Biddle said his job has been dangerous at times, especially when he was a correctional officer.

"There was one major incident I was involved in where inmates were stabbing each other," he said. "It wasn't scary until after the fact, when you're writing the report, and you're coming down from the adrenaline rush.

"It was three inmates that were fighting. It was a gang-related dispute in the rec hall in the housing unit. I remember my parents praying they didn't want me to be a correctional officer for too long because of the safety issues."

Biddle is the son of Robert Biddle, of Rostraver Township, who runs Belle Vernon Chiropractic in North Belle Vernon with his wife, Sarah.

Matthew Biddle's trips to the Mid-Mon Valley usually involve visits to Belle Vernon Chiropractic.

"That's what kept the entire football team on the field. Everybody that played football would go in and my dad would take care of them," Biddle said of his high school and college teammates.

"I see a chiropractor down here, and then I see my dad twice a month. Growing up, I was never sick. I never missed a football game or anything like that. I wish people realized the benefits of (chiropractic care) a little more."

Biddle is an avid Pittsburgh sports fan. His favorite team is the Steelers.

He and his wife have a 2-year-old daughter, Ella, and a son on the way.

TribLIVE commenting policy

You are solely responsible for your comments and by using TribLive.com you agree to our Terms of Service.

We moderate comments. Our goal is to provide substantive commentary for a general readership. By screening submissions, we provide a space where readers can share intelligent and informed commentary that enhances the quality of our news and information.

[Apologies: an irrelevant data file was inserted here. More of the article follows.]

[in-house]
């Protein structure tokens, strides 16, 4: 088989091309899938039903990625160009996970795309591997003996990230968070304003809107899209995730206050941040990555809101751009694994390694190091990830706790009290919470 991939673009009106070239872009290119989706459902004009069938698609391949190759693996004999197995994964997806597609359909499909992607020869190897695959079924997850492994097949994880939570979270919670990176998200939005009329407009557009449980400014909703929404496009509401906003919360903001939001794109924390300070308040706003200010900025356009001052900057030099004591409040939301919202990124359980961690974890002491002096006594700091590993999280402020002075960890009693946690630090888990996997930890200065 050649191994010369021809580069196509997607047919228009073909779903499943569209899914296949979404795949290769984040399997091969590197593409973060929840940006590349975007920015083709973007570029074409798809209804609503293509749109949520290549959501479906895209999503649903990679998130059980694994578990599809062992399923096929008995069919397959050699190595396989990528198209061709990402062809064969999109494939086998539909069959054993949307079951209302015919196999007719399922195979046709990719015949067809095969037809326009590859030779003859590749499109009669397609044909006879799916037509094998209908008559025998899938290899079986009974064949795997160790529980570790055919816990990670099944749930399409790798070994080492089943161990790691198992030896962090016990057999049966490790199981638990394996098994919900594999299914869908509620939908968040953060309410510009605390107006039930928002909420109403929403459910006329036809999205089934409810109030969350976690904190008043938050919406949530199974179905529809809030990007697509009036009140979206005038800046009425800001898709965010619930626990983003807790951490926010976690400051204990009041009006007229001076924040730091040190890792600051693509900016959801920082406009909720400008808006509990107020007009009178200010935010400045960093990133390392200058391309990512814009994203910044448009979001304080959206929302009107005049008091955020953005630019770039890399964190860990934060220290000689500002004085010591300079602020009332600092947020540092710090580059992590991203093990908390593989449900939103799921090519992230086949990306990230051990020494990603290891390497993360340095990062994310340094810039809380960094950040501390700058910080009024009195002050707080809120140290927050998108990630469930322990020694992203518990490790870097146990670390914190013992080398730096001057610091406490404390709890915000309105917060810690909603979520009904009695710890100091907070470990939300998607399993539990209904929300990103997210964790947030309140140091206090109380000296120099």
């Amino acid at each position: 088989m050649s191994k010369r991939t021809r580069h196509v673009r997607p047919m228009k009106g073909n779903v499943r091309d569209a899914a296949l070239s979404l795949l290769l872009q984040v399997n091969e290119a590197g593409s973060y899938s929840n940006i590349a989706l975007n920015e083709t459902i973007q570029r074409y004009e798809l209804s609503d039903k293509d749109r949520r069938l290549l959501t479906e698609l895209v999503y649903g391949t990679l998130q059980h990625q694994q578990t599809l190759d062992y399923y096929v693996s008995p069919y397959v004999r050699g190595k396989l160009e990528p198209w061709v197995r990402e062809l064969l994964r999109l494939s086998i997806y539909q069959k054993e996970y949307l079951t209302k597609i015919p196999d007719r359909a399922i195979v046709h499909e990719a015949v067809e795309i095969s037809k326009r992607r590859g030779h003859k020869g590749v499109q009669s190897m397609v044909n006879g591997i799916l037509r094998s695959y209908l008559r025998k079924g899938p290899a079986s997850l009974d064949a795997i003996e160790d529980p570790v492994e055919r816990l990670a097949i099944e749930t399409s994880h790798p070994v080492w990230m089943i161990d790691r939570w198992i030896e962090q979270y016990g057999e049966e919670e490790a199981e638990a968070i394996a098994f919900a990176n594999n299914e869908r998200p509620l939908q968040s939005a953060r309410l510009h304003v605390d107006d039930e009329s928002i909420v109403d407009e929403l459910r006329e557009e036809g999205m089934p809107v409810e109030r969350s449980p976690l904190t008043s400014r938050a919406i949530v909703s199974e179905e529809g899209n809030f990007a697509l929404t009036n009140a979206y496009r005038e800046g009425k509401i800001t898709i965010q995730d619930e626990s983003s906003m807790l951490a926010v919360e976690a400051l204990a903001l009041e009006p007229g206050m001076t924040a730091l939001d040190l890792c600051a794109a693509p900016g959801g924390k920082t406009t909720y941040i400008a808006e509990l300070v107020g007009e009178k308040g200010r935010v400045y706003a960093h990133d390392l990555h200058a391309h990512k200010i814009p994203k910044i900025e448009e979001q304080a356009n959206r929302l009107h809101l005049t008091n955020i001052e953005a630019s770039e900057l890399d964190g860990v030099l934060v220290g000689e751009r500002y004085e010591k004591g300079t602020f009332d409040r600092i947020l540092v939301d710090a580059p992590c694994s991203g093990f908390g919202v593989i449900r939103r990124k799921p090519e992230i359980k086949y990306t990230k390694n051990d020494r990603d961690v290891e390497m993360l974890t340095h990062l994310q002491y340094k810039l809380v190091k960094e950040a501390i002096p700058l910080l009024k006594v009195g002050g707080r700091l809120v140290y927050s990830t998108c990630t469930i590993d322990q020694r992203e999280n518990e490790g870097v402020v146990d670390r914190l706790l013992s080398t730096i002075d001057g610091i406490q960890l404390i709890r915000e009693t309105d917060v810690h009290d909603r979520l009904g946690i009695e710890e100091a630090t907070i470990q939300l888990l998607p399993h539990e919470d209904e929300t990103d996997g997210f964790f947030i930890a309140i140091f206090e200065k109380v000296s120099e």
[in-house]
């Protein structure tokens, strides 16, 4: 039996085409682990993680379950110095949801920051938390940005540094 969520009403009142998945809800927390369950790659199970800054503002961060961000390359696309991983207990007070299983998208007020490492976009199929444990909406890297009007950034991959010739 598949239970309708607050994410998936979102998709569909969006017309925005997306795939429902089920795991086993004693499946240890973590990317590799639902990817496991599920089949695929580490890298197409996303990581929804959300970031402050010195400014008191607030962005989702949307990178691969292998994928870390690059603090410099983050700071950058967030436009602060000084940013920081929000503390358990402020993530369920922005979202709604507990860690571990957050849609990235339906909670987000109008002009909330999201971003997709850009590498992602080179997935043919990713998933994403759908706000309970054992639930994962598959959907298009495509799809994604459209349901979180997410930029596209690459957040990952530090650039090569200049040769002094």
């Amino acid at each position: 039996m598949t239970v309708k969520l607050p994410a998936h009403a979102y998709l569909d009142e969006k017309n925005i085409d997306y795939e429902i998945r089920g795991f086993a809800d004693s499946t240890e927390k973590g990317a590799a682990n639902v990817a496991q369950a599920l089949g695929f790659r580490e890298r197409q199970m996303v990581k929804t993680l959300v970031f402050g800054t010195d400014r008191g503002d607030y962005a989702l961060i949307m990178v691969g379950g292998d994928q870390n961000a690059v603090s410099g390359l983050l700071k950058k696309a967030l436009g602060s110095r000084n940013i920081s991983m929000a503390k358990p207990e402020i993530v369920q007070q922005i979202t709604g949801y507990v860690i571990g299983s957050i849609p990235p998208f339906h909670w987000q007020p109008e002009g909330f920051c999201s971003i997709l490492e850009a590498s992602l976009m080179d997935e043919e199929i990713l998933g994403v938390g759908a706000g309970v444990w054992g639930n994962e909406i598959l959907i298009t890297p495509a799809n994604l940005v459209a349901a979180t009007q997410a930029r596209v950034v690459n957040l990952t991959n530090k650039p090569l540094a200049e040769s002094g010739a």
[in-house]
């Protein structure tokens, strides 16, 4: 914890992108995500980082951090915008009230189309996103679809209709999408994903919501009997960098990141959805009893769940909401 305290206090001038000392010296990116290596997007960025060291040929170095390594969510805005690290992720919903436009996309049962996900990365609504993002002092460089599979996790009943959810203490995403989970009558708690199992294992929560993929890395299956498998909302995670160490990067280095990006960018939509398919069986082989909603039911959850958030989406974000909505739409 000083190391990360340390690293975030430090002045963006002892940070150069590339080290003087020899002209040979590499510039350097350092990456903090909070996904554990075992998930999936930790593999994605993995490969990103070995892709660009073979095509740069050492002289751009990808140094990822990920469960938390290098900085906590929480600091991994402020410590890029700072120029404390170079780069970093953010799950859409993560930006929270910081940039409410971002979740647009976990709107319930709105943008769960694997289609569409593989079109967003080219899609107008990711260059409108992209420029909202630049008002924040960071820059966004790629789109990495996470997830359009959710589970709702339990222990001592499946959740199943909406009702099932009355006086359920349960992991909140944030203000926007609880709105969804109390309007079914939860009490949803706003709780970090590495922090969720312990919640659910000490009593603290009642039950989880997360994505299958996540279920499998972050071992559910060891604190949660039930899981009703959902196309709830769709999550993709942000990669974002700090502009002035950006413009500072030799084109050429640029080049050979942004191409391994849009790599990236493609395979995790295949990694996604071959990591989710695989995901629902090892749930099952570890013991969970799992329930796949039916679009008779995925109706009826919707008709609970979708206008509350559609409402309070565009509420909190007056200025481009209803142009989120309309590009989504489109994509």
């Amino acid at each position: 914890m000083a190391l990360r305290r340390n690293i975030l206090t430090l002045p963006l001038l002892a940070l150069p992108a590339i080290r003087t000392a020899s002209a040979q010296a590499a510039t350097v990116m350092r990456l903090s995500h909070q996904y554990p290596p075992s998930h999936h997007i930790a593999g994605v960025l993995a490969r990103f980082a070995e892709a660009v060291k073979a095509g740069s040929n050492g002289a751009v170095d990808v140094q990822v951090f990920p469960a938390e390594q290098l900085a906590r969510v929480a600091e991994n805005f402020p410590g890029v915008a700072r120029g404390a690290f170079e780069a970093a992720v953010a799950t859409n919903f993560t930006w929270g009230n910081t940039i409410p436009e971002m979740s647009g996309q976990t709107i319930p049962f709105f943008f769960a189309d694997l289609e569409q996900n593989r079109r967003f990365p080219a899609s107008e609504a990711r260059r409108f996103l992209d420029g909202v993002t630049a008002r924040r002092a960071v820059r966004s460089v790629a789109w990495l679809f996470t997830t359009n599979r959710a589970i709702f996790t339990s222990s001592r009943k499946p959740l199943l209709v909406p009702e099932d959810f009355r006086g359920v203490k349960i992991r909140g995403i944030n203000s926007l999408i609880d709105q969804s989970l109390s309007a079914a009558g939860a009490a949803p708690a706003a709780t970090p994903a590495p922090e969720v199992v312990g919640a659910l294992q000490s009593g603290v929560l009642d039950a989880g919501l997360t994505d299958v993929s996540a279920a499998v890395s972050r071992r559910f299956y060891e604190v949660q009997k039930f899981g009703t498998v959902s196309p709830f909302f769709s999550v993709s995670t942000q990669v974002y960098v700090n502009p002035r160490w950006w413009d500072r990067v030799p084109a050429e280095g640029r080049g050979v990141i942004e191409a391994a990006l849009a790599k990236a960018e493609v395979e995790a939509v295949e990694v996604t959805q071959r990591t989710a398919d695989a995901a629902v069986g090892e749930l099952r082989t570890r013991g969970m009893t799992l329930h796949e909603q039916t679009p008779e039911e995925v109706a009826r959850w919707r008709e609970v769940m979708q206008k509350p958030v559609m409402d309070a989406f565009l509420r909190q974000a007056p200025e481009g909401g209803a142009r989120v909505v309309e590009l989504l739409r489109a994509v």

While most comments will be posted if they are on-topic and not abusive, moderating decisions are subjective. We will make them as carefully and consistently as we can. Because of the volume of reader comments, we cannot review individual moderation decisions with readers.

We value thoughtful comments representing a range of views that make their point quickly and politely. We make an effort to protect discussions from repeated comments either by the same reader or different readers

We follow the same standards for taste as the daily newspaper. A few things we won't tolerate: personal attacks, obscenity, vulgarity, profanity (including expletives and letters followed by dashes), commercial promotion, impersonations, incoherence, proselytizing and SHOUTING. Don't include URLs to Web sites.

We do not edit comments. They are either approved or deleted. We reserve the right to edit a comment that is quoted or excerpted in an article. In this case, we may fix spelling and punctuation.

We welcome strong opinions and criticism of our work, but we don't want comments to become bogged down with discussions of our policies and we will moderate accordingly.

We appreciate it when readers and people quoted in articles or blog posts point out errors of fact or emphasis and will investigate all assertions. But these suggestions should be sent via e-mail. To avoid distracting other readers, we won't publish comments that suggest a correction. Instead, corrections will be made in a blog post or in an article.

click me